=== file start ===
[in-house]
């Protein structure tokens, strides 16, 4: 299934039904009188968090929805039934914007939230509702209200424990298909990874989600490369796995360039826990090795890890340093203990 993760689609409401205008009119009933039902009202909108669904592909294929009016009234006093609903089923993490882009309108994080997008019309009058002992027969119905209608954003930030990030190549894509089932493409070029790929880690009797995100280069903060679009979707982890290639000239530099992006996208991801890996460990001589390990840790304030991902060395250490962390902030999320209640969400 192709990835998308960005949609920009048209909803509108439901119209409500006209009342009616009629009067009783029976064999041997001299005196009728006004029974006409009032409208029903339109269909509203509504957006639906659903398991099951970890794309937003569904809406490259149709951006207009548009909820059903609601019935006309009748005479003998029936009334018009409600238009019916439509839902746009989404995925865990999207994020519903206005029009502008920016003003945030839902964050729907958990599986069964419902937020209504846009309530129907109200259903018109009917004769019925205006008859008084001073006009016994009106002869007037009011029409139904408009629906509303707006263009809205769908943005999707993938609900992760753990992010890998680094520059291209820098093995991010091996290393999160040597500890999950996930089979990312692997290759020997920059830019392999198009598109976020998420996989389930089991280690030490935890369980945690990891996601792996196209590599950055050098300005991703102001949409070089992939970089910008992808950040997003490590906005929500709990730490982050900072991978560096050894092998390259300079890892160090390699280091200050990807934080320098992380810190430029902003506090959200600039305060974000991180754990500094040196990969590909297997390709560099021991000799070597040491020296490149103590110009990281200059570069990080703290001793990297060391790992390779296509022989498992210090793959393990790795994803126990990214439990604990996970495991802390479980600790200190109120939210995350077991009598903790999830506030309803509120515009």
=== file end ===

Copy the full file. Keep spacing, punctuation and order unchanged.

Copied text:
[in-house]
């Protein structure tokens, strides 16, 4: 299934039904009188968090929805039934914007939230509702209200424990298909990874989600490369796995360039826990090795890890340093203990 993760689609409401205008009119009933039902009202909108669904592909294929009016009234006093609903089923993490882009309108994080997008019309009058002992027969119905209608954003930030990030190549894509089932493409070029790929880690009797995100280069903060679009979707982890290639000239530099992006996208991801890996460990001589390990840790304030991902060395250490962390902030999320209640969400 192709990835998308960005949609920009048209909803509108439901119209409500006209009342009616009629009067009783029976064999041997001299005196009728006004029974006409009032409208029903339109269909509203509504957006639906659903398991099951970890794309937003569904809406490259149709951006207009548009909820059903609601019935006309009748005479003998029936009334018009409600238009019916439509839902746009989404995925865990999207994020519903206005029009502008920016003003945030839902964050729907958990599986069964419902937020209504846009309530129907109200259903018109009917004769019925205006008859008084001073006009016994009106002869007037009011029409139904408009629906509303707006263009809205769908943005999707993938609900992760753990992010890998680094520059291209820098093995991010091996290393999160040597500890999950996930089979990312692997290759020997920059830019392999198009598109976020998420996989389930089991280690030490935890369980945690990891996601792996196209590599950055050098300005991703102001949409070089992939970089910008992808950040997003490590906005929500709990730490982050900072991978560096050894092998390259300079890892160090390699280091200050990807934080320098992380810190430029902003506090959200600039305060974000991180754990500094040196990969590909297997390709560099021991000799070597040491020296490149103590110009990281200059570069990080703290001793990297060391790992390779296509022989498992210090793959393990790795994803126990990214439990604990996970495991802390479980600790200190109120939210995350077991009598903790999830506030309803509120515009």